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Lions Roar : September 2019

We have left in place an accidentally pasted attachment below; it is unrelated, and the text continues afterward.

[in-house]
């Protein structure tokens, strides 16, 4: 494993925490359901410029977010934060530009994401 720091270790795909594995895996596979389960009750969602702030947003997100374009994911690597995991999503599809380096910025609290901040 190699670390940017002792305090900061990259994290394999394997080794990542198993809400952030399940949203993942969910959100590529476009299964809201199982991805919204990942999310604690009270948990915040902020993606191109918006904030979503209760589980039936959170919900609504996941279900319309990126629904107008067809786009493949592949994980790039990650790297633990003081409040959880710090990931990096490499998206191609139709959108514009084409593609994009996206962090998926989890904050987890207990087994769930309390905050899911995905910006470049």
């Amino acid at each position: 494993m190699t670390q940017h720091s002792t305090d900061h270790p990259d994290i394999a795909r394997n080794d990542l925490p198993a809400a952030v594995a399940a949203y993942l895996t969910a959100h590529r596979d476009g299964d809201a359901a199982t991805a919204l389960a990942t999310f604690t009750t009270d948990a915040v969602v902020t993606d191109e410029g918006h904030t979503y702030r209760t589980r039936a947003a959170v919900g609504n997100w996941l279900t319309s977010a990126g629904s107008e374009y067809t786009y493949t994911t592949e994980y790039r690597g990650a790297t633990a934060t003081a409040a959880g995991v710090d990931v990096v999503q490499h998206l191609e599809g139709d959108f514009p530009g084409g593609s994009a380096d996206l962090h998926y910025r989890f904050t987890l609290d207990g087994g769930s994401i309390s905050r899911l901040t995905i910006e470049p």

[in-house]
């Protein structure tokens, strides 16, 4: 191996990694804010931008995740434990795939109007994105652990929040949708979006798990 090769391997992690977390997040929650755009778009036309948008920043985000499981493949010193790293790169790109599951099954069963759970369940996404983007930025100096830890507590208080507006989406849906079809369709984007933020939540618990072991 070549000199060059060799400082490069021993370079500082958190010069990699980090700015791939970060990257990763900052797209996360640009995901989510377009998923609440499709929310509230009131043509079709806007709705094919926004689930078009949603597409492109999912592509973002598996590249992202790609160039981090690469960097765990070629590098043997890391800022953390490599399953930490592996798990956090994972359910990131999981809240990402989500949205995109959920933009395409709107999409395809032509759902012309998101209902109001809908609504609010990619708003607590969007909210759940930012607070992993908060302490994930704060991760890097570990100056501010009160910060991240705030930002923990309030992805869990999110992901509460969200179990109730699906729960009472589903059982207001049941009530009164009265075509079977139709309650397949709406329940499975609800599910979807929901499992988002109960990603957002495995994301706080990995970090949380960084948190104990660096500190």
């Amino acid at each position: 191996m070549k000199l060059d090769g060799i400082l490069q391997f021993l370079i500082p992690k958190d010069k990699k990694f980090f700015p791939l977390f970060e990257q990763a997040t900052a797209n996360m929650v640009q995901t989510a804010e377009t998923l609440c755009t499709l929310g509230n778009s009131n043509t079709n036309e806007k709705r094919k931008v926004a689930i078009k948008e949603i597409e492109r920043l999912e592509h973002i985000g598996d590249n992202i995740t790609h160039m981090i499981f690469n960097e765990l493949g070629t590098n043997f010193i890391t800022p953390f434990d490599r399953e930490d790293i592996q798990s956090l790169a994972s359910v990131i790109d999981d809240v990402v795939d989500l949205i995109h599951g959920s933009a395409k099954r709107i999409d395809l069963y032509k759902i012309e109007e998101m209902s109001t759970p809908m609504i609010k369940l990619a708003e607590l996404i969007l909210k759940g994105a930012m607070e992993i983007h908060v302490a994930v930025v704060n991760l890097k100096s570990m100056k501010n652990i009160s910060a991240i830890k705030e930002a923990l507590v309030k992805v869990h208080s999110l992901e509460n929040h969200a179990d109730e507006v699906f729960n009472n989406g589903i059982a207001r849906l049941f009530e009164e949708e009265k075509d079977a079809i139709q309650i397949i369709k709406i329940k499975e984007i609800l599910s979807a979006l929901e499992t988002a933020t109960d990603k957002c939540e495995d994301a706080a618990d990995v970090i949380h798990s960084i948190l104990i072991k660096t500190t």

BECOMING NOBODY Directed by Jamie Catto Love Serve Remember Films 2019; 81 minutes (Documentary) Becoming Nobody tells the life story of Ram Dass, the Harvard professor turned psychedelic researcher turned spiritual teacher. Creatively weaving together archival footage with a present-day interview, it’s by turns funny and profound. Ram Dass, author of the spiritual classic Be Here Now, remembers his early days in India seeking clarity and love. “I would get so high, light was pouring out of my head,” he quips. “I was some combination of the pure mind of the Buddha and the heart of the Christ, which for a Jewish boy is not bad.” But the high didn’t last. “I’d come back to the States,” he continues, “and my father would say some simple thing like ‘You got a job?’ and I would crash.” Then Ram Dass learned that the only thing that could actually bring him down was his own mind. Today, at age eighty-eight, Ram Dass suffers from expressive aphasia, but he’s still full of joy. RADICAL RESPONSIBILITY How to Move Beyond Blame, Fearlessly Live Your Highest Purpose, and Become an Unstoppable Force for Good By Fleet Maull Sounds True 2019; 272 pp., $22.95 (cloth) In 1985, Fleet Maull was thirty-five years old, had a master’s degree in psychology, and a young son. Then, as he puts it, he “completely torched” his life. For smuggling cocaine into the U.S. he was sentenced to thirty years in prison. Desperate anxiety threatened to overtake him, but Maull had ten years of meditation practice under belt, so instead of giving in to hopelessness, he practiced for hours every night in his cell. This enabled Maull not to just survive but to discover a sense of wellness that transcended his situ- ation, enabling him to accomplish things of value in prison, including initiating numerous programs such as inside-prison hospice, one of the first programs of its kind. Maull was released after serving thirteen years and today he’s an execu- tive coach and meditation teacher in the Zen Peacemaker and Shambhala communities. In Radical Responsibility, he offers teachings and practices for letting go of the debilitating idea that our current situation determines our future. ♦ By Andrea Miller Right Activism continued from page 75 there is no separation between myself, my neighbor, the mom trying to escape poverty and violence in Central America, and the family in Pakistan whose village is being bombed by U.S. drones. My work for the ACLU is an extension of that view. We can- not possibly help everyone in our finite time here. But we sure try. In the nearly fifteen years I’ve been with the organization, we’ve fought against holding people with mental health disorders in solitary confinement—not once but twice. We won marriage equality for same-sex couples in Pennsylvania a year before it went nationwide. We undermined public trust in the death pen- alty, eventually convincing our current governor to implement a moratorium on executions. This has now led to a pending case before the Supreme Court of Pennsylvania in which the court will consider whether capital punishment is unconstitutional. And those are just some of the victories we’ve won in Pennsylva- nia; the ACLU has successfully defended people’s rights—often the most marginalized people—all over the country. The ACLU cannot take full credit for these victories for compassion, of course. There are many organizations and individuals who have struggled to get where we are. And we have a lot more work to do. Perhaps most importantly, this work has to include the people who are most impacted. It’s well and good for a privi- leged person like me to help with the work, but I’m not from a disadvantaged community. I haven’t lived that suffering. It’s the people who are most marginalized in a society that is historically dominated by people who look like me who have the real expertise in what it’s like to be disadvantaged and the knowledge of their most pressing needs. The practices of the Zen Peacemakers, the order of engaged Buddhists founded by Roshi Bernie Glassman, pro- vide me with the steps for opening my heart to people who have different life experiences than my own. In the Zen Peacemakers’ way, we first practice not know- ing—entering a space completely free of preconceived notions or judgments. We then bear witness—keeping our hearts and minds fully open to the person or the experience before us. Only after we do these two practices do we take the third step: compassionate action. In meditation, we have a practice that quiets the mind, even in the midst of a fight, and allows us to see situations with clarity, as they truly are. Meditation is more than a mere respite; it truly is practice for everyday life. We start on the cushion, observing our thoughts and sitting with them to understand how they are poisoned by our own delusions. We then carry those meditative techniques into daily living so that we can act with greater clarity and compassion. One of our senior priests said something years ago that I’ve come back to again and again. She said, “Our practice is about awakening to the oneness of all beings. And acting on it.” So don’t just sit there. Act. ♦ LION’S ROAR | SEPTEMBER 2019 81